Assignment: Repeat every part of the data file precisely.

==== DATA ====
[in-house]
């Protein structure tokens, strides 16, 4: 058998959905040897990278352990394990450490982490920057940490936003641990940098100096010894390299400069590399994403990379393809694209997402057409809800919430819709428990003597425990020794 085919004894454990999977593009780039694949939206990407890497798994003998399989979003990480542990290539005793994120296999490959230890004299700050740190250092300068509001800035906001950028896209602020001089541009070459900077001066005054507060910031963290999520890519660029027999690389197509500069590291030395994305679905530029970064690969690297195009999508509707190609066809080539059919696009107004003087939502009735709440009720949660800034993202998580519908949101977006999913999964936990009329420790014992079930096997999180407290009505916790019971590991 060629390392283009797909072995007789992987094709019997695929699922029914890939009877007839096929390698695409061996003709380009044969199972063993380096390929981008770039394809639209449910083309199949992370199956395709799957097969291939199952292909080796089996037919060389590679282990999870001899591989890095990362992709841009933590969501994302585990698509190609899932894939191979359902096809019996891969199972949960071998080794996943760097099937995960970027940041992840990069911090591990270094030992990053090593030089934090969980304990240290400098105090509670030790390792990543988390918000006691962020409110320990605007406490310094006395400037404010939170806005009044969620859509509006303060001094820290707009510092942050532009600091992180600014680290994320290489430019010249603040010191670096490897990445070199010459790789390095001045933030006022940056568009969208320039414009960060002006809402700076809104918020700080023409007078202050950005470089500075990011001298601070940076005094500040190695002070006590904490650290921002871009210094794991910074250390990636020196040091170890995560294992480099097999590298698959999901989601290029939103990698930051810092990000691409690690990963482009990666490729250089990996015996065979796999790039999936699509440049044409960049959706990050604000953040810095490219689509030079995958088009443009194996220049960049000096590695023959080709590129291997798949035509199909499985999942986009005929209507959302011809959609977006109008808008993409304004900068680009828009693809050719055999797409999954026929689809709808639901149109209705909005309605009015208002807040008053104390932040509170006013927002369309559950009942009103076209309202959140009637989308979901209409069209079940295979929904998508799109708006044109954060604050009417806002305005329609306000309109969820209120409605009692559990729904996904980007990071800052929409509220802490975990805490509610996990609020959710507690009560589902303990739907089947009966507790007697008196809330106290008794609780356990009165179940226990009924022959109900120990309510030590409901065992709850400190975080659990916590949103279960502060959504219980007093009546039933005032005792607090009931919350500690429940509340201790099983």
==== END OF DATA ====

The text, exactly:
[in-house]
């Protein structure tokens, strides 16, 4: 058998959905040897990278352990394990450490982490920057940490936003641990940098100096010894390299400069590399994403990379393809694209997402057409809800919430819709428990003597425990020794 085919004894454990999977593009780039694949939206990407890497798994003998399989979003990480542990290539005793994120296999490959230890004299700050740190250092300068509001800035906001950028896209602020001089541009070459900077001066005054507060910031963290999520890519660029027999690389197509500069590291030395994305679905530029970064690969690297195009999508509707190609066809080539059919696009107004003087939502009735709440009720949660800034993202998580519908949101977006999913999964936990009329420790014992079930096997999180407290009505916790019971590991 060629390392283009797909072995007789992987094709019997695929699922029914890939009877007839096929390698695409061996003709380009044969199972063993380096390929981008770039394809639209449910083309199949992370199956395709799957097969291939199952292909080796089996037919060389590679282990999870001899591989890095990362992709841009933590969501994302585990698509190609899932894939191979359902096809019996891969199972949960071998080794996943760097099937995960970027940041992840990069911090591990270094030992990053090593030089934090969980304990240290400098105090509670030790390792990543988390918000006691962020409110320990605007406490310094006395400037404010939170806005009044969620859509509006303060001094820290707009510092942050532009600091992180600014680290994320290489430019010249603040010191670096490897990445070199010459790789390095001045933030006022940056568009969208320039414009960060002006809402700076809104918020700080023409007078202050950005470089500075990011001298601070940076005094500040190695002070006590904490650290921002871009210094794991910074250390990636020196040091170890995560294992480099097999590298698959999901989601290029939103990698930051810092990000691409690690990963482009990666490729250089990996015996065979796999790039999936699509440049044409960049959706990050604000953040810095490219689509030079995958088009443009194996220049960049000096590695023959080709590129291997798949035509199909499985999942986009005929209507959302011809959609977006109008808008993409304004900068680009828009693809050719055999797409999954026929689809709808639901149109209705909005309605009015208002807040008053104390932040509170006013927002369309559950009942009103076209309202959140009637989308979901209409069209079940295979929904998508799109708006044109954060604050009417806002305005329609306000309109969820209120409605009692559990729904996904980007990071800052929409509220802490975990805490509610996990609020959710507690009560589902303990739907089947009966507790007697008196809330106290008794609780356990009165179940226990009924022959109900120990309510030590409901065992709850400190975080659990916590949103279960502060959504219980007093009546039933005032005792607090009931919350500690429940509340201790099983």